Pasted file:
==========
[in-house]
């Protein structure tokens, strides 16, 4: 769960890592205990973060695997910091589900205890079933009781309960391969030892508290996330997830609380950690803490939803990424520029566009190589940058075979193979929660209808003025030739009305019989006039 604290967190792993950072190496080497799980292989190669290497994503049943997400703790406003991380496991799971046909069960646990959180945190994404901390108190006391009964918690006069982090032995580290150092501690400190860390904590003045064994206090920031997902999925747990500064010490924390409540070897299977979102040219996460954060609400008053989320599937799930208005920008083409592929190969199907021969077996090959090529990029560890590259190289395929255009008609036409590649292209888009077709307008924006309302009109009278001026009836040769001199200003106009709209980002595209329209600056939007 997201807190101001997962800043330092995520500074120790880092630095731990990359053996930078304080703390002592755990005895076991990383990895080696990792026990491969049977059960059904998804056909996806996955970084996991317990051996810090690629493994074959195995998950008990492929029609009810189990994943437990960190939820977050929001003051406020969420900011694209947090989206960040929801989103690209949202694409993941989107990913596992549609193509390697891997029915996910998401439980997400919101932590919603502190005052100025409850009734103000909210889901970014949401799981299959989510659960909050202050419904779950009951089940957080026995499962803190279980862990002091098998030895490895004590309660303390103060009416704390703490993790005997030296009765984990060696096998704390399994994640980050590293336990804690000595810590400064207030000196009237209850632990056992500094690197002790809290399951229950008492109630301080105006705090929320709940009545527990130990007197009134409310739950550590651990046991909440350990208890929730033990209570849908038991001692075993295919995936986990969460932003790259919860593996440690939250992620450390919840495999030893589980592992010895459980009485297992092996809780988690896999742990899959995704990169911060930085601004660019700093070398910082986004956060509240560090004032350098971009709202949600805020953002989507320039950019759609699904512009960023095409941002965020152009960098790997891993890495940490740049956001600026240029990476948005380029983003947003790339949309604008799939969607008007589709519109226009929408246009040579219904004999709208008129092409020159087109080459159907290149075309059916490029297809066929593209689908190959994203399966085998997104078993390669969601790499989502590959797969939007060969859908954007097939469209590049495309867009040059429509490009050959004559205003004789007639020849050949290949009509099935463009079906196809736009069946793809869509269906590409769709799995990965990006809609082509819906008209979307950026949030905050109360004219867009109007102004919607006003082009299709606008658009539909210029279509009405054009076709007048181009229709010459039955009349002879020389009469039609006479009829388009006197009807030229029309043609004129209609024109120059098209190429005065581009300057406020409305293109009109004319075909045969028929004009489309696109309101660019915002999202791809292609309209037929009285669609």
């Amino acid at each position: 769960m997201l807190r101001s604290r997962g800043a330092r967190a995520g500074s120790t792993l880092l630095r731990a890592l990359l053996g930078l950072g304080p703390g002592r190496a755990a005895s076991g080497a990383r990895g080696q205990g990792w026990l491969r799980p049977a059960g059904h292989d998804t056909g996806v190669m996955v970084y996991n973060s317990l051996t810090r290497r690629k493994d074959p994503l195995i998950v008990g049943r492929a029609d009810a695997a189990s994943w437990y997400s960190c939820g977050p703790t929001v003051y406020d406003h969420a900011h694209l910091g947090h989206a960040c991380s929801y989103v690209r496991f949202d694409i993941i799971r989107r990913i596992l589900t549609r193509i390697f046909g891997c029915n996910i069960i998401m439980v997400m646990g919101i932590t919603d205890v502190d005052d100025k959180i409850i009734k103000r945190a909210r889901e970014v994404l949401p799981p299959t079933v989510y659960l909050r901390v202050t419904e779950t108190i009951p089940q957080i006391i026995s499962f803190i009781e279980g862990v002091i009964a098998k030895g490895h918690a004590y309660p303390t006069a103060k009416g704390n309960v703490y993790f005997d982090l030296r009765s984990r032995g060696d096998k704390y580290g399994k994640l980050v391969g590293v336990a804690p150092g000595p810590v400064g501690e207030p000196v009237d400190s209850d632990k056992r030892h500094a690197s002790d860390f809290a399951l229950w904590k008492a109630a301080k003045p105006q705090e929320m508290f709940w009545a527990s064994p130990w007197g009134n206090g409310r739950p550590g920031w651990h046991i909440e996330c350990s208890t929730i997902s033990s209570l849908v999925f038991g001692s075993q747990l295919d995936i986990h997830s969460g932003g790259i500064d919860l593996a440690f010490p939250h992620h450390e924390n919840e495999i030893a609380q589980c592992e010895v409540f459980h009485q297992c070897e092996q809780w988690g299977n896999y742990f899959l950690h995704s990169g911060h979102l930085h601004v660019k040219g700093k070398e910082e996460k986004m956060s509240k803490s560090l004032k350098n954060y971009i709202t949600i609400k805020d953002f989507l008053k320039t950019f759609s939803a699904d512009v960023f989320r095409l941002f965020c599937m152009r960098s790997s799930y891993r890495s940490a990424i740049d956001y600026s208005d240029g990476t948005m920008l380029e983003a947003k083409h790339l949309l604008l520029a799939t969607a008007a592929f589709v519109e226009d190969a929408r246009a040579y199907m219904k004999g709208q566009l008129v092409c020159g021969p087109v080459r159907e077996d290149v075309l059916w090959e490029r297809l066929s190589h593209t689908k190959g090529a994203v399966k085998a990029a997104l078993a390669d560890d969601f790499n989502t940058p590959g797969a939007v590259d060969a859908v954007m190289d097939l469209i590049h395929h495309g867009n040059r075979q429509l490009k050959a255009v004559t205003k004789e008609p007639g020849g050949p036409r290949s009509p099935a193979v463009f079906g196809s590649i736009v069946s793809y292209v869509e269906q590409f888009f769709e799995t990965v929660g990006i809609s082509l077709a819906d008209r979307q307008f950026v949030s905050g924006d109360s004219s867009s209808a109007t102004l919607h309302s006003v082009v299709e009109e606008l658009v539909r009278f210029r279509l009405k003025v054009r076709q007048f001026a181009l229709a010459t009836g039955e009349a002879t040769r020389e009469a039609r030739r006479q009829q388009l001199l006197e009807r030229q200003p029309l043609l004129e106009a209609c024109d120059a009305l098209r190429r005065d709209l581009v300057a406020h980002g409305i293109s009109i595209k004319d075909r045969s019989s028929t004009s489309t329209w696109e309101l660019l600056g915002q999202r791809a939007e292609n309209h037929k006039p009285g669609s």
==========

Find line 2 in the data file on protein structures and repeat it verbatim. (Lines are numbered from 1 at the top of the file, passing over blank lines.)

């Protein structure tokens, strides 16, 4: 769960890592205990973060695997910091589900205890079933009781309960391969030892508290996330997830609380950690803490939803990424520029566009190589940058075979193979929660209808003025030739009305019989006039 604290967190792993950072190496080497799980292989190669290497994503049943997400703790406003991380496991799971046909069960646990959180945190994404901390108190006391009964918690006069982090032995580290150092501690400190860390904590003045064994206090920031997902999925747990500064010490924390409540070897299977979102040219996460954060609400008053989320599937799930208005920008083409592929190969199907021969077996090959090529990029560890590259190289395929255009008609036409590649292209888009077709307008924006309302009109009278001026009836040769001199200003106009709209980002595209329209600056939007 997201807190101001997962800043330092995520500074120790880092630095731990990359053996930078304080703390002592755990005895076991990383990895080696990792026990491969049977059960059904998804056909996806996955970084996991317990051996810090690629493994074959195995998950008990492929029609009810189990994943437990960190939820977050929001003051406020969420900011694209947090989206960040929801989103690209949202694409993941989107990913596992549609193509390697891997029915996910998401439980997400919101932590919603502190005052100025409850009734103000909210889901970014949401799981299959989510659960909050202050419904779950009951089940957080026995499962803190279980862990002091098998030895490895004590309660303390103060009416704390703490993790005997030296009765984990060696096998704390399994994640980050590293336990804690000595810590400064207030000196009237209850632990056992500094690197002790809290399951229950008492109630301080105006705090929320709940009545527990130990007197009134409310739950550590651990046991909440350990208890929730033990209570849908038991001692075993295919995936986990969460932003790259919860593996440690939250992620450390919840495999030893589980592992010895459980009485297992092996809780988690896999742990899959995704990169911060930085601004660019700093070398910082986004956060509240560090004032350098971009709202949600805020953002989507320039950019759609699904512009960023095409941002965020152009960098790997891993890495940490740049956001600026240029990476948005380029983003947003790339949309604008799939969607008007589709519109226009929408246009040579219904004999709208008129092409020159087109080459159907290149075309059916490029297809066929593209689908190959994203399966085998997104078993390669969601790499989502590959797969939007060969859908954007097939469209590049495309867009040059429509490009050959004559205003004789007639020849050949290949009509099935463009079906196809736009069946793809869509269906590409769709799995990965990006809609082509819906008209979307950026949030905050109360004219867009109007102004919607006003082009299709606008658009539909210029279509009405054009076709007048181009229709010459039955009349002879020389009469039609006479009829388009006197009807030229029309043609004129209609024109120059098209190429005065581009300057406020409305293109009109004319075909045969028929004009489309696109309101660019915002999202791809292609309209037929009285669609």